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December 03, 2011

Terry Gilliam on ‘Dark Knight,’ ‘Tintin’ and ‘Transformers’

Posted in: Movies

Johnny Depp and Terry Gilliam on the set of "Fear and Loathing in Las Vegas" (Universal)

We’re still hearing a lot of response to our biggest article this week, “Terry Gilliam: The heir of Fellini and the enemy of God?,” but the story isn’t quite done yet.

Gilliam, the director of “Brazil” and “Twelve Monkeys,” is a man of fiery opinions and during our two interviews (covering three hours and spread over two days) he lobbed a few Molotov cocktails in different directions. So, with quotes that didn’t make it into that first article, we bring you the World According to Gilliam:

* On “Transformers: Dark of the Moon“: “The latest ‘Transformers’ movie was on the plane coming over to Los Angeles. It’s horrible and there’s all these phallic things going on. I just couldn’t even deal with it. C’mon, leave some room for me, as the audience. The audience is totally excluded, you just sit there and watch the explosions. I couldn’t tell you what the movie was about. A lot of the audience is happy not to get involved. They’ve been working some [awful] job all day long and you just want to go out to a movie. That’s fine, that’s great. But I prefer something that catches you off guard and makes you think and feel and walk out different from when you came in…with ‘Transformers,’ with the building falling down and everything, there are great images but how can people slide down a crashing building without consequence, without physics? It’s just numbing. The movie hammers the audience into submission. They are influenced by video games but in video games at least you are immersed, in these movies you’re left out. And in the movies, humans are only there to fall and run around and, somehow, go through windows without getting cut to shreds.”

* On Hollywood scores: “John Williams is a great musician but, wow, enough John. It isn’t his choice, of course, it’s the directors who allow him to take over a film and tell you exactly what you should be feeling every second of every minute of the film. I want people to come out with very different ideas of what the film is so they are real participants in the film as opposed to just paying observers. Most films now won’t let you in.”

* On “The Adventures of Tintin“: “I don’t want to pick on certain films but it’s opened in Europe and I’ve seen it and it’s also relentless. Unrelenting. Can you just slow down for a moment? There is no arc of the character for once, at least, it’s just, ‘Let’s go, let’s go, let’s go, and now get ready for the sequel.’ Technically, it’s phenomenal. The chase scene is extraordinary but it’s strange that everyone is excited that it’s a single camera move but, um, it’s an animated film!  Big deal. I read one article that said that they had to put several Tintin stories in there to pack it out. But actually you didn’t. Just tell one and slow down a bit and let people breathe. I think there’s an insecurity because it’s not even a roller coaster anymore; because at least a roller coaster slows down at some point and has dips and tension.”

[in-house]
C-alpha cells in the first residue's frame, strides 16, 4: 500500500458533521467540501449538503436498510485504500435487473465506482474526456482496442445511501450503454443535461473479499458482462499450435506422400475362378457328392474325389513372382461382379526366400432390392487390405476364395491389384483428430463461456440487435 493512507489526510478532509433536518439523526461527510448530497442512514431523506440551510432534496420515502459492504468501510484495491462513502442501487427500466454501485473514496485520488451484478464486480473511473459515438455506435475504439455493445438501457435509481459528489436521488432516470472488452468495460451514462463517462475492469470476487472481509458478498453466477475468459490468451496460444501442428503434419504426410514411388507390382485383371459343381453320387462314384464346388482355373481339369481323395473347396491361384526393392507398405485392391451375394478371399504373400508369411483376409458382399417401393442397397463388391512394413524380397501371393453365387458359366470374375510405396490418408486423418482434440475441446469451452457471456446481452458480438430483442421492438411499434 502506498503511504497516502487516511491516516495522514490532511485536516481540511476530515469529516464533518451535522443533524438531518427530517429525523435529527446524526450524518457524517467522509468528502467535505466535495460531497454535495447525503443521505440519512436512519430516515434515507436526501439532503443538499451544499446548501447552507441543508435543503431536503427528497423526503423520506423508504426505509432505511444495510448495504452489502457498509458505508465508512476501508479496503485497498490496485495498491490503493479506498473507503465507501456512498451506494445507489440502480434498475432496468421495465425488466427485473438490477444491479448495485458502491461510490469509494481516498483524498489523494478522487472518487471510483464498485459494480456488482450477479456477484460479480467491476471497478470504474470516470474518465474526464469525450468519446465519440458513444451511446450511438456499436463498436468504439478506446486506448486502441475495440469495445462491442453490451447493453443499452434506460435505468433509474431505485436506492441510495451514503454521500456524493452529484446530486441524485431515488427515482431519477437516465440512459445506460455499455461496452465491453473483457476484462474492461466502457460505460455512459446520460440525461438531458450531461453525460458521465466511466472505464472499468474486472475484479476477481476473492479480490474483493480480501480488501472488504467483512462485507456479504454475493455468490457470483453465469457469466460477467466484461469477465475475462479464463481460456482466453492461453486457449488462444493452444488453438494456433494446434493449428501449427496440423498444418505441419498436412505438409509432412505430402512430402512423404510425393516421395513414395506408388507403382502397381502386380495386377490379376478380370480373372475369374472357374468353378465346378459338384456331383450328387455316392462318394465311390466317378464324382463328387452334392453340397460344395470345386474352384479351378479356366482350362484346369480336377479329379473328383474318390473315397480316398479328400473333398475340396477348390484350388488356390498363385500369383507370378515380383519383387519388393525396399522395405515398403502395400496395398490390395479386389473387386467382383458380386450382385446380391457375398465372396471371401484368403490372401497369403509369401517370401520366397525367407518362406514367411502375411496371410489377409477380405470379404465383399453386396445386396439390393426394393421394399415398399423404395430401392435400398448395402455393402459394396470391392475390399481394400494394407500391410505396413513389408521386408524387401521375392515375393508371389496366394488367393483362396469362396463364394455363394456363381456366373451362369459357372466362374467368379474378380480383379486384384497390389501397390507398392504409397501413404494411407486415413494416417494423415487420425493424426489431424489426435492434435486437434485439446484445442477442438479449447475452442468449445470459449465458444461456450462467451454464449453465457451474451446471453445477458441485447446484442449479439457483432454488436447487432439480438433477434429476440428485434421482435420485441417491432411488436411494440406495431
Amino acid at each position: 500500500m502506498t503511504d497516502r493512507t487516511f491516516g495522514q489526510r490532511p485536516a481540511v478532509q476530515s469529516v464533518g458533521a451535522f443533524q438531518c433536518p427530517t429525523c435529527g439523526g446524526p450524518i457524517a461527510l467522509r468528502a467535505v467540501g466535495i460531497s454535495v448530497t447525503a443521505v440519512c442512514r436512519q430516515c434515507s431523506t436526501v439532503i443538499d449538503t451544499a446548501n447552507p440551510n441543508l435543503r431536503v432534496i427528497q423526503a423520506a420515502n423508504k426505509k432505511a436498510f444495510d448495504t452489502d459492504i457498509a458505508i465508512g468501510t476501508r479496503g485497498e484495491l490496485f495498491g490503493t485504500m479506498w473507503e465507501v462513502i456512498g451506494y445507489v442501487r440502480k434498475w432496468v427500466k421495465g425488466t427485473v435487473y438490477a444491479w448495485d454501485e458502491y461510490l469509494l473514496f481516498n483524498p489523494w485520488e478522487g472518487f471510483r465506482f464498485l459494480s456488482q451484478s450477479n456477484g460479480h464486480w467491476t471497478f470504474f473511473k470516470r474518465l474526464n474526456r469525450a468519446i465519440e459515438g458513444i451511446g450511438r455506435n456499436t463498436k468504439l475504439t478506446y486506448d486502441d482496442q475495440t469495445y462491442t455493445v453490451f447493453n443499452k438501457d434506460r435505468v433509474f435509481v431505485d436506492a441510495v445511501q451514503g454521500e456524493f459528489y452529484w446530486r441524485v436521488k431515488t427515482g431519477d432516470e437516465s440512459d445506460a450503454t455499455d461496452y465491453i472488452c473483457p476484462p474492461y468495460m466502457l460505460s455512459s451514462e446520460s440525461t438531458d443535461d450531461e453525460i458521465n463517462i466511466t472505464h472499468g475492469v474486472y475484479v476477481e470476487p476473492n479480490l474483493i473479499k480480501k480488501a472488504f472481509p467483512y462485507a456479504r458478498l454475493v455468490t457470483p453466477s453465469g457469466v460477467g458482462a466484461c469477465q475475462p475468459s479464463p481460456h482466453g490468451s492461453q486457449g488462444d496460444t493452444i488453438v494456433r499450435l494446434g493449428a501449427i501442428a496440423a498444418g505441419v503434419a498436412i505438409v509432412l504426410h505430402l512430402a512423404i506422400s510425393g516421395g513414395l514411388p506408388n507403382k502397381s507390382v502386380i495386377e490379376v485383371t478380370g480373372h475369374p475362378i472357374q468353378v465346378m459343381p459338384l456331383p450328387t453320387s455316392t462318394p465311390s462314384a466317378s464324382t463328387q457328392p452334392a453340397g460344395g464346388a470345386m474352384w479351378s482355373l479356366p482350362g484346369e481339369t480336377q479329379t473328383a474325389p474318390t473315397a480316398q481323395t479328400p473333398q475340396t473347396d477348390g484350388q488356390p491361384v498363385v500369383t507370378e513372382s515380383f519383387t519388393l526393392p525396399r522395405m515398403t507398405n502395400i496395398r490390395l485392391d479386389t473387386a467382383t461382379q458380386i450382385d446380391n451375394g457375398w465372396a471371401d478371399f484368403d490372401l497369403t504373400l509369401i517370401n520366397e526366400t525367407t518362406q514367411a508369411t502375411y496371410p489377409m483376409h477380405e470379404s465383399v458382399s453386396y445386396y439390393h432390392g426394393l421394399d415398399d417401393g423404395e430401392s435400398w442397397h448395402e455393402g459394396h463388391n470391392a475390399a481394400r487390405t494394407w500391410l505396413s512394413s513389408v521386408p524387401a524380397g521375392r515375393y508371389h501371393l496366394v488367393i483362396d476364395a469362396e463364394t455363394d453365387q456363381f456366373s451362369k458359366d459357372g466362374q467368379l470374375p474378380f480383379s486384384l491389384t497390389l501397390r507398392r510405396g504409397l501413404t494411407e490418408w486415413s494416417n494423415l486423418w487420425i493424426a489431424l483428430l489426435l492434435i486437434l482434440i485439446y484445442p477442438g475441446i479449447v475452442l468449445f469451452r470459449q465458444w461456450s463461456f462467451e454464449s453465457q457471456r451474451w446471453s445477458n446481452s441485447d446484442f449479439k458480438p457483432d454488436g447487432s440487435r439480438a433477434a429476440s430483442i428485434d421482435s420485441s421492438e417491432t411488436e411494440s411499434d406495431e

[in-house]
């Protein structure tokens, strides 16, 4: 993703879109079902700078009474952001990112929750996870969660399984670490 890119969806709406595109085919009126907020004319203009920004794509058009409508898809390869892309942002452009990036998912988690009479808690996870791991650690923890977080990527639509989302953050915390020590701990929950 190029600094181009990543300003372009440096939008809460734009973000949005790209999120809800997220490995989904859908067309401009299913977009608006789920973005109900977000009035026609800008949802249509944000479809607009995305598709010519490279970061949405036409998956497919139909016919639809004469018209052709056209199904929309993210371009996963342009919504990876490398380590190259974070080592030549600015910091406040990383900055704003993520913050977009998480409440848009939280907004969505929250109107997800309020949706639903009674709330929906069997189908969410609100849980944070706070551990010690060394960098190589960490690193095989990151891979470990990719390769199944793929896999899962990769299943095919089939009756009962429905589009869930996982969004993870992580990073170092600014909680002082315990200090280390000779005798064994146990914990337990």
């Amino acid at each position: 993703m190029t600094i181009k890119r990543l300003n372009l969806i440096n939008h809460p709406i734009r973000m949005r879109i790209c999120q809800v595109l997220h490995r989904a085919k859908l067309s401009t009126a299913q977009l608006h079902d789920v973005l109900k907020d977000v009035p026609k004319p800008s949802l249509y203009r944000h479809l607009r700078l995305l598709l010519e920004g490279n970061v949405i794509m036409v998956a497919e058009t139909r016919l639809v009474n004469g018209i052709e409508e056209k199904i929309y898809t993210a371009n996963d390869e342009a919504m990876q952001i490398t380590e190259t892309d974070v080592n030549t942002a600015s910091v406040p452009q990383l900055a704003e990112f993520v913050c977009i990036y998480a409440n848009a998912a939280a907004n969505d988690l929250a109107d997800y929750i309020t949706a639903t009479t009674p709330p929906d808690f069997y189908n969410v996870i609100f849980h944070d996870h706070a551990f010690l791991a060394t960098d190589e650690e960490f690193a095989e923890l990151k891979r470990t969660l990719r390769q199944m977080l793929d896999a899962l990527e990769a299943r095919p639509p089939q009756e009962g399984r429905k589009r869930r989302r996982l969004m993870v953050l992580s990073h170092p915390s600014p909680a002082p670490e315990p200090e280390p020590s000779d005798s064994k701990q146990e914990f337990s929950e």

* On Steven Spielberg and James Cameron: “I always wanted to do more with the camera when I was younger. When I first started seeing stuff that Spielberg was doing I remember thinking, ‘God, how does he move the camera like that?’ That’s brilliant.’ And even Jim Cameron, too, I was so envious of that stuff. I know I can’t do it. I don’t have the money to do it. And I don’t actually quite have the skills. The closest I ever got was stealing the tracking shots from ‘Paths of Glory‘ for ‘Brazil.’ All those tracking shots of Kirk Douglas in the trenches, that’s where I got it from. Those were the most elaborate shots I ever did. My stuff is really old, classical [stuff]. There’s a wide shot, a mid-shot and a close. [Instead] it’s about using juxtaposition or you counter something and let the ironies float through. To me it’s always been about the ideas. It’s not the technical skill because I’ve been limited in that.”      

* On digital effects: “They are a Damocles sword. Any of this stuff you use is just a tool but there’s this rush now for photorealism and it bothers me. There’s so much overt fantasy now that I don’t watch a lot of the films because everything is possible now. There’s no tension there. Where’s the tension? Is it possible? Will you succeed? Will gravity take over? None of those things are part of the equation anymore. The denial of reality and consequence was fun when these movies began but now it’s been 20 years of this stuff. I keep waiting for the public to get fed up with it but then I worry that now it’s been here so long the audience is trained that this is what movies are meant to be.” 

 * On Christopher Nolan and “The Dark Knight”: “The car chase stuff in ‘Dark Knight’ is a video game; it is shot-for-shot, as you would get it in a video game like Grand Theft Auto. He’s got a weird balance; he understands all of that – the energy of it – so he chooses to put it in there yet he’s also a very intelligent filmmaker who can do all sorts of things. He’s incredibly good. With ‘Inception,’ I wondered why all of the dreams were action movies. Don’t people have other dreams? And what’s interesting about the films are they are asexual. Maybe that’s the problem. Women can represent danger in them but no one seems to be having sex in these movies. In society overall, we have all this porn, 24 hours a day, so everyone can [masturbate] but I wonder is anyone having real sex anymore? I ask myself these questions.”

– Geoff Boucher

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